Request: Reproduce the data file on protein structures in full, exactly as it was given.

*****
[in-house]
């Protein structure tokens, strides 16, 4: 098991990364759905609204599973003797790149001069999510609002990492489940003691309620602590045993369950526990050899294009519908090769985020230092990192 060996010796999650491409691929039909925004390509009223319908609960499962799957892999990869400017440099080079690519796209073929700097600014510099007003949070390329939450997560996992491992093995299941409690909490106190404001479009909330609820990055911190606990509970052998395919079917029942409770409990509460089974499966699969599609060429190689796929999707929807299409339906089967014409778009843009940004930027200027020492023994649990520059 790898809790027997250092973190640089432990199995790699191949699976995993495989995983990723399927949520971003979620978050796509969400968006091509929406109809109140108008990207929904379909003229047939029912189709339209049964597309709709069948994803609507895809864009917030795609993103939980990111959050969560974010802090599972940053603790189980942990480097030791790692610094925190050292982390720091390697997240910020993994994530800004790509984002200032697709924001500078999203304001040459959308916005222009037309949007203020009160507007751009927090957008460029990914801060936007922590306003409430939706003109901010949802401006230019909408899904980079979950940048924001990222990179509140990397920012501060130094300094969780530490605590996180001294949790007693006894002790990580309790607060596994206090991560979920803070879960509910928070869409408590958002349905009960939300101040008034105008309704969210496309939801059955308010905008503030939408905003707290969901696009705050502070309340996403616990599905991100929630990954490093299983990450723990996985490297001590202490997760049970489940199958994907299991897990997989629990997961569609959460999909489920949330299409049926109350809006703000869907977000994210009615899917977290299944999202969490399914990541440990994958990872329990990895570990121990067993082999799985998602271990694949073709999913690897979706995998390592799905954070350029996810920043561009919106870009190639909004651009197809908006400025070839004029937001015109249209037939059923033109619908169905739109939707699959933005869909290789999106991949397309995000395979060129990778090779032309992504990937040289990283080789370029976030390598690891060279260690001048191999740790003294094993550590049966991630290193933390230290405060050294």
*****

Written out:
[in-house]
């Protein structure tokens, strides 16, 4: 098991990364759905609204599973003797790149001069999510609002990492489940003691309620602590045993369950526990050899294009519908090769985020230092990192 060996010796999650491409691929039909925004390509009223319908609960499962799957892999990869400017440099080079690519796209073929700097600014510099007003949070390329939450997560996992491992093995299941409690909490106190404001479009909330609820990055911190606990509970052998395919079917029942409770409990509460089974499966699969599609060429190689796929999707929807299409339906089967014409778009843009940004930027200027020492023994649990520059 790898809790027997250092973190640089432990199995790699191949699976995993495989995983990723399927949520971003979620978050796509969400968006091509929406109809109140108008990207929904379909003229047939029912189709339209049964597309709709069948994803609507895809864009917030795609993103939980990111959050969560974010802090599972940053603790189980942990480097030791790692610094925190050292982390720091390697997240910020993994994530800004790509984002200032697709924001500078999203304001040459959308916005222009037309949007203020009160507007751009927090957008460029990914801060936007922590306003409430939706003109901010949802401006230019909408899904980079979950940048924001990222990179509140990397920012501060130094300094969780530490605590996180001294949790007693006894002790990580309790607060596994206090991560979920803070879960509910928070869409408590958002349905009960939300101040008034105008309704969210496309939801059955308010905008503030939408905003707290969901696009705050502070309340996403616990599905991100929630990954490093299983990450723990996985490297001590202490997760049970489940199958994907299991897990997989629990997961569609959460999909489920949330299409049926109350809006703000869907977000994210009615899917977290299944999202969490399914990541440990994958990872329990990895570990121990067993082999799985998602271990694949073709999913690897979706995998390592799905954070350029996810920043561009919106870009190639909004651009197809908006400025070839004029937001015109249209037939059923033109619908169905739109939707699959933005869909290789999106991949397309995000395979060129990778090779032309992504990937040289990283080789370029976030390598690891060279260690001048191999740790003294094993550590049966991630290193933390230290405060050294």